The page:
By in Movies & TV

Lessons of Heart from Downton Abbey

I am feeling quite a lot of sadness today for some reason. I'm not sure exactly why. P erhaps, it is due in part to my having watched the first two seasons of Downton Abbey in the last five days.

Though I was certainly not born into English aristocracy, I rather feel and identify in many ways to the eldest daughter, Lady Mary. I also feel quite connected with the youngest, Lady Sybil. Each of these two strong characters have a sense of selflessness about them, though it can be difficult to see, at times. Some might see it as selfishness

The elder of the two denies her heart for the good of the family, making sure that all "looks good" and no one need be embarrassed by her. She has often "settled," just to keep up appearances. She is often seen as unapproachable, aloof, and cold-hearted.

The younger denies herself the love and acceptance from her family to go after who she is and what she wants. There is equally painful consequences for doing so. She is seen as impetuous and rebellious.

I see them both as courageous and loving.

I recently wrote this in response to a friend's question about my love life: ... I, unfortunately, gave my heart away years ago. One of those unrequited love stories. Crazy as it may seem, there are some who love so deeply and take loyalty (and love) so seriously that they end up giving away more than they will ever find. Perhaps, it is foolishness for some, but I think that is how I am hard-wired... I think I am destined to live without a love life. I am the quintessential "buddy."

I have often wondered how selflessness can so often being misunderstood or taken as frivolousness or foolishness in women. Worse yet, it saddens me that some can be seen as heartless, when they often are most capable of the most committed love.

© Coral Levang, 2015

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Image Credit » by 800bikuni

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JohnRoberts wrote on May 1, 2015, 6:23 PM

You have got a ways to go. You will see further character development and the fates of Mary and Sybil. I can't be a spoiler except to say have a hankie at hand.

Kasman wrote on May 1, 2015, 7:01 PM

Some of us have developed a 'heartless' facade because of the loss of one who meant so much to us. We are afraid to give again in case we are hurt again

CoralLevang wrote on May 2, 2015, 8:36 AM

I just started Season 3 last night. The other two seasons I am on the hold lists at the library, 32 and 100 respectively. I will make sure I have the tissues ready!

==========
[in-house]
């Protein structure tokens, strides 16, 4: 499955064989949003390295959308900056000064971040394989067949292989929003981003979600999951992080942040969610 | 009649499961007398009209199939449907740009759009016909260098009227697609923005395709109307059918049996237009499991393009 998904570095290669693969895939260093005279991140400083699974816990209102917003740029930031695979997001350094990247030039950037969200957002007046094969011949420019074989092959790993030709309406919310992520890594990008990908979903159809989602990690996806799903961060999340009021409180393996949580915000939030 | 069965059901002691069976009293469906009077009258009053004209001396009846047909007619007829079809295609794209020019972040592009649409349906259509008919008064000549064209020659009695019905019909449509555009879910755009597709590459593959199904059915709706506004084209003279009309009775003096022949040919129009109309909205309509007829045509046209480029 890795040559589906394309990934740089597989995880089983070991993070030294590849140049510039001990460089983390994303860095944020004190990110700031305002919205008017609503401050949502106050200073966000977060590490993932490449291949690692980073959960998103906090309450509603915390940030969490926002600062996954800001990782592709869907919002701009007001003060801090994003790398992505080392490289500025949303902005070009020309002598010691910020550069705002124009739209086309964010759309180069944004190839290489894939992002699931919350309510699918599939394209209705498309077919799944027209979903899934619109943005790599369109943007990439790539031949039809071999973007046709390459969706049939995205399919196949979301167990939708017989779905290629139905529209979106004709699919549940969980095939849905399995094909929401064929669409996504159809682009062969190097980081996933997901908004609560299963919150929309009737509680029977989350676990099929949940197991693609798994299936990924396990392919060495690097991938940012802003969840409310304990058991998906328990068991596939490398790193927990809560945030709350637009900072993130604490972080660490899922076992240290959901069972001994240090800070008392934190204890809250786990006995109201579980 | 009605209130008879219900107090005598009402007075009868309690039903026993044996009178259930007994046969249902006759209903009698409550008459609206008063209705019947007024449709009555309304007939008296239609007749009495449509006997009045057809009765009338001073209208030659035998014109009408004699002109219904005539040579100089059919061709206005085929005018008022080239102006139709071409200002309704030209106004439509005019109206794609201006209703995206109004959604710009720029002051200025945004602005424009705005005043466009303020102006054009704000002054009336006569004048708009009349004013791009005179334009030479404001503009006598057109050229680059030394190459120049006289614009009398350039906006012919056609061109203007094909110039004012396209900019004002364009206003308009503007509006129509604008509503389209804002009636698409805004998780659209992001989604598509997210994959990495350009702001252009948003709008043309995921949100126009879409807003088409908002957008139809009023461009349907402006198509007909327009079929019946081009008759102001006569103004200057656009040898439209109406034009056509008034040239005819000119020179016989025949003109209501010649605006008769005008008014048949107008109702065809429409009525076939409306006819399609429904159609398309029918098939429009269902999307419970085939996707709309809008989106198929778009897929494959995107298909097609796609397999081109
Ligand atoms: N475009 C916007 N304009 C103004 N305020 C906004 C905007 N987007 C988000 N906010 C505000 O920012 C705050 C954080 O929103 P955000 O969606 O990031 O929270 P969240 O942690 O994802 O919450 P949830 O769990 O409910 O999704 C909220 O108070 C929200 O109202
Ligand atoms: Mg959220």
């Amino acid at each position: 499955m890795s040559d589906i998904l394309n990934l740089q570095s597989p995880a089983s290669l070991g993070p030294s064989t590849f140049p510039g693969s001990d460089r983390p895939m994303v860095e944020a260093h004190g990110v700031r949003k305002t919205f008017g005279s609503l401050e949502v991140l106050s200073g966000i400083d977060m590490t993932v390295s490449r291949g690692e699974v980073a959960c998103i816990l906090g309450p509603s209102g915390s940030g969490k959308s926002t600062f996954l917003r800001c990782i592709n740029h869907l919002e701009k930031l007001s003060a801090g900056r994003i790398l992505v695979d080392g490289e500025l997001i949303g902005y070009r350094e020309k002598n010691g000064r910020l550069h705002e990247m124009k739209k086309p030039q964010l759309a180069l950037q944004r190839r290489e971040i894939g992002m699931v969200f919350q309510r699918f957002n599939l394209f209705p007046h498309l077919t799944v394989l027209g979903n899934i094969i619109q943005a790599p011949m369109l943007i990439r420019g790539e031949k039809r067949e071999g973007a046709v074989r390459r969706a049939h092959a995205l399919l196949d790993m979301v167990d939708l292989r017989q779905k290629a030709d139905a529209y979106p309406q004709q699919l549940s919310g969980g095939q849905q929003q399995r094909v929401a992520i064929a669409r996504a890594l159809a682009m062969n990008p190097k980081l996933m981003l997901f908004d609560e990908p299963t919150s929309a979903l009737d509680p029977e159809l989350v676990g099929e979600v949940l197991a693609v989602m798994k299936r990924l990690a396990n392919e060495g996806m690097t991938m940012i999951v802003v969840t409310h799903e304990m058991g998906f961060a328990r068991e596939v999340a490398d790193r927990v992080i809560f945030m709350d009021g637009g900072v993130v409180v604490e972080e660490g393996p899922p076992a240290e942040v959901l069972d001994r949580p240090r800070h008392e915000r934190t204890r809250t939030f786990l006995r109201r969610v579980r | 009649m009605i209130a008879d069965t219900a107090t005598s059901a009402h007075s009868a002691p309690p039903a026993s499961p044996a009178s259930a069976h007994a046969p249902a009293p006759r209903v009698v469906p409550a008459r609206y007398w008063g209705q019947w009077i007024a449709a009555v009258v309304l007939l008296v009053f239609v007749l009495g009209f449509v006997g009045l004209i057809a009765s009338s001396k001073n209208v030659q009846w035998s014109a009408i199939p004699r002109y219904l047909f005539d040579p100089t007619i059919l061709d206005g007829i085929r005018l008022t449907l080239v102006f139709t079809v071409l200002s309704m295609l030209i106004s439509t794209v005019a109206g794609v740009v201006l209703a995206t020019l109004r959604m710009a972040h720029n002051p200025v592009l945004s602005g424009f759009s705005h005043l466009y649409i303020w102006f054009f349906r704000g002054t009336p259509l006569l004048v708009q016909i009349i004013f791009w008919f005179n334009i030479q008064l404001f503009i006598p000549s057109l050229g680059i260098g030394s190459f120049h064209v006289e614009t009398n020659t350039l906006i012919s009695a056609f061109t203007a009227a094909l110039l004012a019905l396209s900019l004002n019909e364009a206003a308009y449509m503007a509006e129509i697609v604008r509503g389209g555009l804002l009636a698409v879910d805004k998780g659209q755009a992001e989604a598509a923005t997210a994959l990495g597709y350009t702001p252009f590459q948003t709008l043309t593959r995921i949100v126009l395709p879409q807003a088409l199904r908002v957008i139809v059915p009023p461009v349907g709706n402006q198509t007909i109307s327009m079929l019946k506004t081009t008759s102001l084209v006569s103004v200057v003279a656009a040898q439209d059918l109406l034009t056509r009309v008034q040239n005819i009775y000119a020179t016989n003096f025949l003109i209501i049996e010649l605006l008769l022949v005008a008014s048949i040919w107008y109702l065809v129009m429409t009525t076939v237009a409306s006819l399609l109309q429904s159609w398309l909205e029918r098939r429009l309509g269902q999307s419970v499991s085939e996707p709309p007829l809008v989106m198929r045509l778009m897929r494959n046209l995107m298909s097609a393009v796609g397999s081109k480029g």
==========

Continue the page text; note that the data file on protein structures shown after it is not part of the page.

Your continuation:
Last Edited: May 2, 2015, 8:36 AM

CoralLevang wrote on May 2, 2015, 8:49 AM

Agreed. I think (for me) it was a bit odd, as the particular person was a "pen pal," of sorts. In the old days, we would have been. The internet made it easier for communication, but the sentiments sent seemed the same. Perhaps, I fell in love with an idea/fantasy? But I really did care, and then we met .... and that's all I care to say about this... but it was magical... and then felt betrayed, when I found out that there were many lies told over the decade.
When I look at this loss, but I also look at the loss of other men in my early life (father issues, and father-figure issues), I think that there are many developments of these "heartless" facades, yes. Perhaps, I have chosen situations where it's been "easy" not to give again...or ??? I have been my own worst enemy in affairs of the heart. emoticon :sad:

Dalane wrote on May 2, 2015, 8:11 PM

I have been re-watching this series and am on season 4. I love this show and will be sad when it comes to an end next season. Of the three sisters, I liked Sybil the most. Mary is too cold and aloof. I wonder if she'll change in the next season.

CoralLevang wrote on May 3, 2015, 2:02 PM

I have two more to watch on Season 3. I am on the list at the library for season 4, but I'm afraid it will be awhile. I will not watch the next seasons until I am able to see 4 and then 5. I may go to Half-Price books to see if I can purchase the 4th.
I, too, liked Sybil, but I see the goodness in them all, and the challenges each face. Sybil is certainly the most likable. I don't see Mary as cold and aloof, though she acts that way. Perhaps, it is because I identify with her as the eldest, the one expected to follow the rules, and unable to be the free spirit because of responsibilities.